Like a bad penny that keeps showing up, former Vice President Al Gore chose Earth Day and the issue of global warming to make his first serious public attack on the Bush Administration since Campaign 2000.
Critics of reforming Social Security have begun charging that investment-based reform of Social Security will shortchange women.
In its annual "State of the Air" report, the American Lung Association (ALA) is expected to assert tomorrow (May 1, 2002) that "more than 142 million Americans live in areas where the air they breathe puts them in risk.
The Czech Republic survived four decades of communism. Now it's facing a different kind of centralizing power, the European Union.
Ever since Israel's military incursion into the West Bank to root out those responsible for the recent spate of bombings and to possibly prevent future attacks, the international community has demanded that Israel withdraw its forces and renew peace negotiations with Yasser Arafat.
The day after the first Earth Day, the New York Times foresaw "intolerable deterioration and possible extinction" for the human race as the result of pollution. We were "in an environmental crisis," according to biologist Barry Commoner. "Civilization will end within 15 or 30 years" unless we take immediate action, Harvard biologist George Wald predicted.
Is Social Security in financial trouble? If you believe a press release issued by the Trustees of the Social Security and Medicare Trust Funds, the answer is no. If you go to the fine print of their annual report, however, the answer is a resounding yes.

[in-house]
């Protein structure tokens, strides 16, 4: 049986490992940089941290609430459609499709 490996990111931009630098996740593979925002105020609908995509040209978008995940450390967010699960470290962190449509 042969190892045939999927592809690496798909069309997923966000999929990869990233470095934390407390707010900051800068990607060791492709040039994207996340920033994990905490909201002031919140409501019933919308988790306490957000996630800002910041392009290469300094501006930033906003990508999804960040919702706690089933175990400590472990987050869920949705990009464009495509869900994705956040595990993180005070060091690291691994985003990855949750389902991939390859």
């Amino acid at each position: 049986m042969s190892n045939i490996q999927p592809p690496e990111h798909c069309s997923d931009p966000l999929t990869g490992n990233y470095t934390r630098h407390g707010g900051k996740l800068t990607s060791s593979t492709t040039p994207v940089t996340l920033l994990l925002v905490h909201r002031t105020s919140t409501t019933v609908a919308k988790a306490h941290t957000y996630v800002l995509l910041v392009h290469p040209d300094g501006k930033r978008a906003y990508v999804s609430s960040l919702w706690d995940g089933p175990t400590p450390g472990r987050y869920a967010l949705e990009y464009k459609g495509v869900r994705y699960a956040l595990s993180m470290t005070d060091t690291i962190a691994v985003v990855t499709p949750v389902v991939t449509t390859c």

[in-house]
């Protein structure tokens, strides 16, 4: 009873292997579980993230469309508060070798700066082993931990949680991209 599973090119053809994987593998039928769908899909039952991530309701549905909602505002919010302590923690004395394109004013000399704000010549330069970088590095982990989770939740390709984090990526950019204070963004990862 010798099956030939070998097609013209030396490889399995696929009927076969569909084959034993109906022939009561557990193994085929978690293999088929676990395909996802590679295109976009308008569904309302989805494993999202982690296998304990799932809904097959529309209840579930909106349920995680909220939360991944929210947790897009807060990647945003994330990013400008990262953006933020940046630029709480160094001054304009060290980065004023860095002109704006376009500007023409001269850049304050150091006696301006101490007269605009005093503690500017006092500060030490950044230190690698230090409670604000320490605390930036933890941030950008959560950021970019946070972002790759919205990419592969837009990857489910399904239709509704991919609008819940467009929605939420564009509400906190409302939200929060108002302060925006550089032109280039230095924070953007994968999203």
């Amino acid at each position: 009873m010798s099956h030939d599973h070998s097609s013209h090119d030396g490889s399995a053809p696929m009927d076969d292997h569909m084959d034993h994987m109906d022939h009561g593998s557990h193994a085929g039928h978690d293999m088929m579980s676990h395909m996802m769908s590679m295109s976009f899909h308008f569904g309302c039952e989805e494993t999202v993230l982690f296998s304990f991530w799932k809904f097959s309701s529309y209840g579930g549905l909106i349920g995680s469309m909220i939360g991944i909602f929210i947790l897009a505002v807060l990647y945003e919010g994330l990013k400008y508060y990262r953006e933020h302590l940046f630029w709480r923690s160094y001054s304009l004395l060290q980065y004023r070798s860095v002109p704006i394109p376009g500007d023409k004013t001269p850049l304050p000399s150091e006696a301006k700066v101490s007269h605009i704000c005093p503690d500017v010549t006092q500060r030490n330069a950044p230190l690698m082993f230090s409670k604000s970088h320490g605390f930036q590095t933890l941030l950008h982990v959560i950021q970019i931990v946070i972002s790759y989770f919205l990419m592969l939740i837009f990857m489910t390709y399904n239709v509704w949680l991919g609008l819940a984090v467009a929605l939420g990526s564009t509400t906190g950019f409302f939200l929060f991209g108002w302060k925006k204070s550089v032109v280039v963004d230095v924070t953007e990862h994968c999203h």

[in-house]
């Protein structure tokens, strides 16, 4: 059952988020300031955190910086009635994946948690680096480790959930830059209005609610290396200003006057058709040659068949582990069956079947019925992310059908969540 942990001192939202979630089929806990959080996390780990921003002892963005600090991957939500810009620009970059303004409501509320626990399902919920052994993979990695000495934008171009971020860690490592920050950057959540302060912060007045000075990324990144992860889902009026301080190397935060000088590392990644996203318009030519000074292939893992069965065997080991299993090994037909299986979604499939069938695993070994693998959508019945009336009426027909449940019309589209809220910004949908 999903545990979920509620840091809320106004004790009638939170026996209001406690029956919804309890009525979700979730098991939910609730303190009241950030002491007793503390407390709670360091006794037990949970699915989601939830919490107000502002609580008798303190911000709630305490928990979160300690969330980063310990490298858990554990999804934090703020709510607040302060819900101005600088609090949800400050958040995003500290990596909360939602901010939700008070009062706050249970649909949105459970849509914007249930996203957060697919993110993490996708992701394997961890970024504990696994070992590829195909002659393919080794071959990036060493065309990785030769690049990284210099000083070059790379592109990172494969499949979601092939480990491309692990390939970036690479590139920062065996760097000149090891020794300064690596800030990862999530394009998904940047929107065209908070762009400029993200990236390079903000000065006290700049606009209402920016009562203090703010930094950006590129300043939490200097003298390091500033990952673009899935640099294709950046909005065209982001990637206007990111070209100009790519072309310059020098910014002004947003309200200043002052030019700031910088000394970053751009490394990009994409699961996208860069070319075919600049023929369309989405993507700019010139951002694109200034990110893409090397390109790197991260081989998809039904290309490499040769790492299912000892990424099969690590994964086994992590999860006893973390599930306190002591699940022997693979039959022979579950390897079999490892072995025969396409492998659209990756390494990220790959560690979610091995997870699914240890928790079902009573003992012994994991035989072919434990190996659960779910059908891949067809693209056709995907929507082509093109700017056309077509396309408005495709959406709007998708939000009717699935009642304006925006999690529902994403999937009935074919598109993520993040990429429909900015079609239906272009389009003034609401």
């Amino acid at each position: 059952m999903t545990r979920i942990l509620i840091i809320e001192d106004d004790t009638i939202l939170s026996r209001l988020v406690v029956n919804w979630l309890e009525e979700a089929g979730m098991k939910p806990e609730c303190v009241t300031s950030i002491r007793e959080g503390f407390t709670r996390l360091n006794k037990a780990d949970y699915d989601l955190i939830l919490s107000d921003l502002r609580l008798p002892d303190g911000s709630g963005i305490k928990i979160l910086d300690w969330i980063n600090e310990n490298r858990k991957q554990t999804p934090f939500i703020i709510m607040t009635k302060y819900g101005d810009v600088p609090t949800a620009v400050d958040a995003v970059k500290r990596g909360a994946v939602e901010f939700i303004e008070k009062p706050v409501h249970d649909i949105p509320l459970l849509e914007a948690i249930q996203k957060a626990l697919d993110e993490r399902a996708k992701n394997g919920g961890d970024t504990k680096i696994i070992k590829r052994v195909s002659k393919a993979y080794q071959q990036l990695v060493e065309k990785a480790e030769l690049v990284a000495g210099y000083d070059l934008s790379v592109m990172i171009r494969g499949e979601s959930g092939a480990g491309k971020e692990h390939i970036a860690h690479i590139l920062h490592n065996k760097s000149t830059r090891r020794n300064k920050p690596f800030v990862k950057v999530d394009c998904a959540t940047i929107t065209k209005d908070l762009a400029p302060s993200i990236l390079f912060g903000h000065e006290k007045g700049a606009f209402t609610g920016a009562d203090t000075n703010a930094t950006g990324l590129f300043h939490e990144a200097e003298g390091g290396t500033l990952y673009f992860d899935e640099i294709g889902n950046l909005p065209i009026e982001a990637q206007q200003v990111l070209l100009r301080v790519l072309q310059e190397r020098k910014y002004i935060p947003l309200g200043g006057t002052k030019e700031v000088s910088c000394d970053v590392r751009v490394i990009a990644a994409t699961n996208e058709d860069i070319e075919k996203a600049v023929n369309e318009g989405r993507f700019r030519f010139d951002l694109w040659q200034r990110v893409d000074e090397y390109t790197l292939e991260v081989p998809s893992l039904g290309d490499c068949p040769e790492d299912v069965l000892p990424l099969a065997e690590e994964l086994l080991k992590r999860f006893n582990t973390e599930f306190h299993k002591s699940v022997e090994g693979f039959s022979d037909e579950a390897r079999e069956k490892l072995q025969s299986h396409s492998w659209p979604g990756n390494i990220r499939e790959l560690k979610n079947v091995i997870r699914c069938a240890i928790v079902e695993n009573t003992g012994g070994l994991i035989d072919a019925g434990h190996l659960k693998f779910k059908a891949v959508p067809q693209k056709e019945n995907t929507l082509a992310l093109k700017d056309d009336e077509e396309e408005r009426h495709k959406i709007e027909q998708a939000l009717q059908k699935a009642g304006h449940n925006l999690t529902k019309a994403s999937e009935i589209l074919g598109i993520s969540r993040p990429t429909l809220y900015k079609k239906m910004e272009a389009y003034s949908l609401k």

401(k) retirement savings plans have been popular over the past three decades. However, the Enron debacle and the recent stock market slump are spurring Congress and the Bush administration to propose changes in the law. Wise reform could lead to higher returns and safer portfolios for the vast majority of workers. On the other hand, unwise reforms could induce employers to drop these plans altogether.
Tuesday, April 16, 2002, is Equal Pay Day – the day on which many organizations protest wage discrimination between men and women. According to the U.S. Bureau of Labor Statistics, the median income for all women is about three-quarters that of men, although the results vary significantly among demographic groups. Feminist organizations and some politicians point to these statistics as evidence of the United States as a patriarchal society that discriminates against women. But a closer examination leads to a different conclusion.
Former Prime Minister of Israel
Tax time again, and Americans who pay income taxes are sharing a couple of familiar complaints: We are paying too much in taxes, and the tax code is infuriatingly complex.
The major elements of the tax system, from the personal income tax law to the payroll taxes that are deducted every month, were put into place during an era when most women, certainly most mothers, were not in the workforce. That is no longer the case. Today, 70 percent of all married women, and 60 percent of mothers with children under the age of 6, work for wages. Yet the tax laws are biased toward single-earner households in which only one spouse works.
While Social Security is ideal for married women who stay home, it penalizes women who work and pay taxes.
When America's best symphony orchestras evaluate potential musicians, the candidates audition "blind"; they play their instruments behind a screen so the auditioning committee does not know the musicians' race, sex or appearance but only hears the quality of their performance. Auditions are thus an honest meritocracy, and better symphonies are the result.
Over the past decade, self-appointed health care advocates have talked a lot about health care reform in America, ranging from issues such as a patients' bill of rights to reign in HMOs to the plight of the uninsured.